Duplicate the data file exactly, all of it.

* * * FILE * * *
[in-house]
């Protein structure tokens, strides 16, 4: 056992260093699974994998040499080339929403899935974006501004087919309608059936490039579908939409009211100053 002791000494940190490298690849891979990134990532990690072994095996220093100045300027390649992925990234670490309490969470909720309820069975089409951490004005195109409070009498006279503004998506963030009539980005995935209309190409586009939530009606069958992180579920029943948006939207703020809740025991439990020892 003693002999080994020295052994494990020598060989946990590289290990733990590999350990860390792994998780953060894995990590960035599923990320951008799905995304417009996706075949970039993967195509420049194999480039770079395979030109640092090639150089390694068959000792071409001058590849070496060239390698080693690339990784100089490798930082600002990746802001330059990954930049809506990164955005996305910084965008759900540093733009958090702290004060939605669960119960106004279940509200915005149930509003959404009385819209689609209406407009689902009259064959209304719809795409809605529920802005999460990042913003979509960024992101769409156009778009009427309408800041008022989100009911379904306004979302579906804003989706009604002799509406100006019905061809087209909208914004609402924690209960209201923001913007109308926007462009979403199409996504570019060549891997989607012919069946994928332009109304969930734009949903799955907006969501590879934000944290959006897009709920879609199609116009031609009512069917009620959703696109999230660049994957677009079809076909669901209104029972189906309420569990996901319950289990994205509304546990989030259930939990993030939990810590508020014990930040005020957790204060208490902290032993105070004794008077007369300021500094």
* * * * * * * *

[in-house]
């Protein structure tokens, strides 16, 4: 056992260093699974994998040499080339929403899935974006501004087919309608059936490039579908939409009211100053 002791000494940190490298690849891979990134990532990690072994095996220093100045300027390649992925990234670490309490969470909720309820069975089409951490004005195109409070009498006279503004998506963030009539980005995935209309190409586009939530009606069958992180579920029943948006939207703020809740025991439990020892 003693002999080994020295052994494990020598060989946990590289290990733990590999350990860390792994998780953060894995990590960035599923990320951008799905995304417009996706075949970039993967195509420049194999480039770079395979030109640092090639150089390694068959000792071409001058590849070496060239390698080693690339990784100089490798930082600002990746802001330059990954930049809506990164955005996305910084965008759900540093733009958090702290004060939605669960119960106004279940509200915005149930509003959404009385819209689609209406407009689902009259064959209304719809795409809605529920802005999460990042913003979509960024992101769409156009778009009427309408800041008022989100009911379904306004979302579906804003989706009604002799509406100006019905061809087209909208914004609402924690209960209201923001913007109308926007462009979403199409996504570019060549891997989607012919069946994928332009109304969930734009949903799955907006969501590879934000944290959006897009709920879609199609116009031609009512069917009620959703696109999230660049994957677009079809076909669901209104029972189906309420569990996901319950289990994205509304546990989030259930939990993030939990810590508020014990930040005020957790204060208490902290032993105070004794008077007369300021500094």